The desire for higher learning and the necessity to educate people for government, medical, and other important positions lead to the development of institutes. These institutes, specifically European Universities and Islamic madrasas, were developed on many of the fundamental concepts and knowledge gathered by past philosophers. Though their information base was similar the institutions each had their own vision as to how the knowledge would be passed on and the goal with the aquired knowledge.
Though universities and madrasas were institutions created to provide higher learning to students, each institute had its differences with funding, standing in the government, and yet shared similarities. A significant difference was the freedom in society that each institute held. Universities were independent of state and individual patronage allowing for more freedom in the chosen topics of discussion with minimal control from church and state, relying on student payments. The universities held the power to create its own set curriculum and the ability to award degrees. It taught students in target subjects such as logic and the other severen liberal arts; arithmetic,astronomy, geometry,music etc. Universities provided graduate programs in theology, law, and medicine, with graduate students having the opportunity to teach underclassmen as they work through their curriculum. Madrasas on the other hand were built upon the fundamental of Islam and held onto the strict guidelines that restricted the depth of courses.
The Islamic institution relied on charitable endowment, did not maintain a standard curriculum, and were unable to award degrees. The structure of the madrasa was more of an assembly of scholars that students had the opportunity to study “Islamic Sciences”,teachings more focused on scientific law than theory, on an individual bases. These scholars emphasized memorization, recitation, and the mastery of authorized, the complete opposite to the goals of the university.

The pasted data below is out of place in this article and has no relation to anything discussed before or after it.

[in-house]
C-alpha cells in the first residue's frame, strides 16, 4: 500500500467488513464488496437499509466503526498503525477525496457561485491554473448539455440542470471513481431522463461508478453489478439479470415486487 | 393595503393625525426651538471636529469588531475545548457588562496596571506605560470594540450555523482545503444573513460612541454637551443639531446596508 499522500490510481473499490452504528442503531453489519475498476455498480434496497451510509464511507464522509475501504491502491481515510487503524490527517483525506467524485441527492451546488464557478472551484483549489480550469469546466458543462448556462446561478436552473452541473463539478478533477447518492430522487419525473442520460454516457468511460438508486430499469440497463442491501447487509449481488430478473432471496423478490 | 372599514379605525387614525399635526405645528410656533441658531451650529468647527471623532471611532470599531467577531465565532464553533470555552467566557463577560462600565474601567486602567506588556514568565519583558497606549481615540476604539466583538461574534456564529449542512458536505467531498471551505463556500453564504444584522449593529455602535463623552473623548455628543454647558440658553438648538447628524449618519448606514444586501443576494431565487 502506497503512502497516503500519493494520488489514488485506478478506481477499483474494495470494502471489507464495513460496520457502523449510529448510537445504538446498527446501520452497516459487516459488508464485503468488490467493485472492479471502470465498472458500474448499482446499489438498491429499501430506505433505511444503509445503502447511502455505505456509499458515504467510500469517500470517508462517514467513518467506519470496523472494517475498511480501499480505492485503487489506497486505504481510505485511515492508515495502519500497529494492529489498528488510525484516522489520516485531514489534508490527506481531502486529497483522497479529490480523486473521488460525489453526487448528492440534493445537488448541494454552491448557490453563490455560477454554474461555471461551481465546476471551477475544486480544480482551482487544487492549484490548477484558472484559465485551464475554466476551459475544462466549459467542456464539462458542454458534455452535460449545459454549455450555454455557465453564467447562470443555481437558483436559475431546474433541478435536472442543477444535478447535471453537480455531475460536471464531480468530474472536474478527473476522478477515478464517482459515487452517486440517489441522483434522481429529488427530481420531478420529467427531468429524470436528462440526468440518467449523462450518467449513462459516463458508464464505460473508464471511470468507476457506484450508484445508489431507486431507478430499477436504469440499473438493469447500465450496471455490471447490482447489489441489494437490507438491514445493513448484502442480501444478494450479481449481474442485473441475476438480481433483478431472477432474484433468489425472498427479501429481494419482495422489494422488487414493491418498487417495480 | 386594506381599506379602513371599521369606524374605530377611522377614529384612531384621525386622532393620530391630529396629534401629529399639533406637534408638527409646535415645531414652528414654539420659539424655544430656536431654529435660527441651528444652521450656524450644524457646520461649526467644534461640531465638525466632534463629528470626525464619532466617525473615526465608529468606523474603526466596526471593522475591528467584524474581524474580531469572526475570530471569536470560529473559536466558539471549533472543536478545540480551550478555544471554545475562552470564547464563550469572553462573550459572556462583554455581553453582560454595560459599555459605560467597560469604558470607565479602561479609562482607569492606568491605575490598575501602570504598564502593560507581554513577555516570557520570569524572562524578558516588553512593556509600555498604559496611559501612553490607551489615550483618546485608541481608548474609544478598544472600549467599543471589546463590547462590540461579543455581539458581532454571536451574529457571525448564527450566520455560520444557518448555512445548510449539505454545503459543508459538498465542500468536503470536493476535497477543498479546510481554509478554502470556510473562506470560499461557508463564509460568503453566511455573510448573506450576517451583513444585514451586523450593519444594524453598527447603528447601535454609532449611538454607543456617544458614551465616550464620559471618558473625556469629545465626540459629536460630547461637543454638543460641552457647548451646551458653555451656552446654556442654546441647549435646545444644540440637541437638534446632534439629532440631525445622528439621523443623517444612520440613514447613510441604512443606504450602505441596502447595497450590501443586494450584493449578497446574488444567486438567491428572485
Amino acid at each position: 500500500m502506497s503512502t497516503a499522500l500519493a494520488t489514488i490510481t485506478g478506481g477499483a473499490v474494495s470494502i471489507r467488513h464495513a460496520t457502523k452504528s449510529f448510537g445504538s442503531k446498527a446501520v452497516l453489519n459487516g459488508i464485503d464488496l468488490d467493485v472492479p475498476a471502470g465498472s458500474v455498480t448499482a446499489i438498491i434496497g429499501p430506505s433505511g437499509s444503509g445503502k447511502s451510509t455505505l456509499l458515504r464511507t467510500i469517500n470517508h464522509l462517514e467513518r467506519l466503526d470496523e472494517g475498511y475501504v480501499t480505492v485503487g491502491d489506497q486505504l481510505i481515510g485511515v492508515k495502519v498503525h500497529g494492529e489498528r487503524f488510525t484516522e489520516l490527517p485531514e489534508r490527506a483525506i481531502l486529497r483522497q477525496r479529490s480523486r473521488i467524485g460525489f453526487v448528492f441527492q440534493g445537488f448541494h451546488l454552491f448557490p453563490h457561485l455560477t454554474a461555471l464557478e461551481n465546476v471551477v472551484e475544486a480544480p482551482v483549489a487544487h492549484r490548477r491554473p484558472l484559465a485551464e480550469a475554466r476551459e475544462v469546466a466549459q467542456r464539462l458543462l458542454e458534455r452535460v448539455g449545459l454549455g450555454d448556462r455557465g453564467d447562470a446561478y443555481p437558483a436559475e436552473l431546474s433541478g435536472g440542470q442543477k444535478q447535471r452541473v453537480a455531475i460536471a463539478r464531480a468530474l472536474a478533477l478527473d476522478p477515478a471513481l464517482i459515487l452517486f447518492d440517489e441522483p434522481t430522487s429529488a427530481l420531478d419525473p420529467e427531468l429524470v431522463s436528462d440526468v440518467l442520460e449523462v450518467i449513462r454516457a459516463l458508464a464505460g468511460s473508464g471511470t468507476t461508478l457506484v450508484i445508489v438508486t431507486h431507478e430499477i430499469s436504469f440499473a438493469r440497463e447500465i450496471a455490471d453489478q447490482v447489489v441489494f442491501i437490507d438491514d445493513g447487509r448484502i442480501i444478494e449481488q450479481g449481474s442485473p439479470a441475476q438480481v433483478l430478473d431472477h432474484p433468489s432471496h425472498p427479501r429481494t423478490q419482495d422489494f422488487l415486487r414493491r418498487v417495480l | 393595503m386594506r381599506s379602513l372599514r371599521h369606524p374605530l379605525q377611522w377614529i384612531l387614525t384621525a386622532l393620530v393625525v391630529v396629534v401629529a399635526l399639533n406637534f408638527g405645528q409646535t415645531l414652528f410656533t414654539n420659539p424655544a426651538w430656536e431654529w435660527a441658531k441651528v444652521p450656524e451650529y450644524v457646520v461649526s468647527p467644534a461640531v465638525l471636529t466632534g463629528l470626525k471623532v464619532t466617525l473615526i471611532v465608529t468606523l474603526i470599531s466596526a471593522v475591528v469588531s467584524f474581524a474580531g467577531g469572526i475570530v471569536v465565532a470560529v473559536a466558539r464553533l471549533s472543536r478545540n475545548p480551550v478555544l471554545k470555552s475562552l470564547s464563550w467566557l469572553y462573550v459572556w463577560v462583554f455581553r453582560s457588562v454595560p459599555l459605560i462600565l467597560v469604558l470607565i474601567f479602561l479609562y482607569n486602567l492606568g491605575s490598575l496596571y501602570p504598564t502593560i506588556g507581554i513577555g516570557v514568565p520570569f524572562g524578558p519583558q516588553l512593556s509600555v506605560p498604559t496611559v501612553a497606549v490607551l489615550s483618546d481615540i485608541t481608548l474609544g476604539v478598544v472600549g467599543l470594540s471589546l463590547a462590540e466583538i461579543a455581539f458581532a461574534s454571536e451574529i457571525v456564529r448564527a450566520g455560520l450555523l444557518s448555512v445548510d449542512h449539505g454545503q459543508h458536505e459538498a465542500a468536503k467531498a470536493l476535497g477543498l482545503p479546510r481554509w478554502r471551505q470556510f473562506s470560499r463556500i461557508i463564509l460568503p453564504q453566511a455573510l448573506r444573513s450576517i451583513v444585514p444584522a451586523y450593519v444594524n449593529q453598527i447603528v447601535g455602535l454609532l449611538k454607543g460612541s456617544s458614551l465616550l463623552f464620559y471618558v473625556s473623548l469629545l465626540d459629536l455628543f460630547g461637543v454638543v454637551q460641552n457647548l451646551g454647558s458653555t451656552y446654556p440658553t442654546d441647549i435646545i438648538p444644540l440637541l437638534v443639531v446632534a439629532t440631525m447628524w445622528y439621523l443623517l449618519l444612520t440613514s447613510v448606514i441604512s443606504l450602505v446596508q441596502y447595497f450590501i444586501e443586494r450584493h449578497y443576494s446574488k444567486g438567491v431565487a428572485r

Though the curriculum was strict it did provide an option to learn “foreign sciences” by scholars outside of the school time and information was provided in the mazda’s vast library. Both institutions were developed on the same base knowledge of past philosophers from ancient Greece. The topics that were taught at both schools included music, arithmetic, geometry, medicine, and astronomy. Both institutes were under religious regulations that prohibited the ideas of the creation being negotiated or contradicted. Anything that went against the beliefs or ideologies specifically theology was strictly regulated in both institutes and philosophy had to stay away from.
Both institutions were places of higher learning to prepare those that would take important positions in society such as doctors, lawyers, or held political power. The higher learning institutions of Europe and Islam though greatly different had their similarities. The universities were similar to a self governed corporation and madrasas holding onto their religious structures with a strict hold on certain subjects.
Their teaching styles differ from a more logical and theoretical approach to memorization and recitation. Ultimately these institutions helped to provide the basis for great scientific and educated civilizations and under some restrictions prepare people from students to educated people of importance.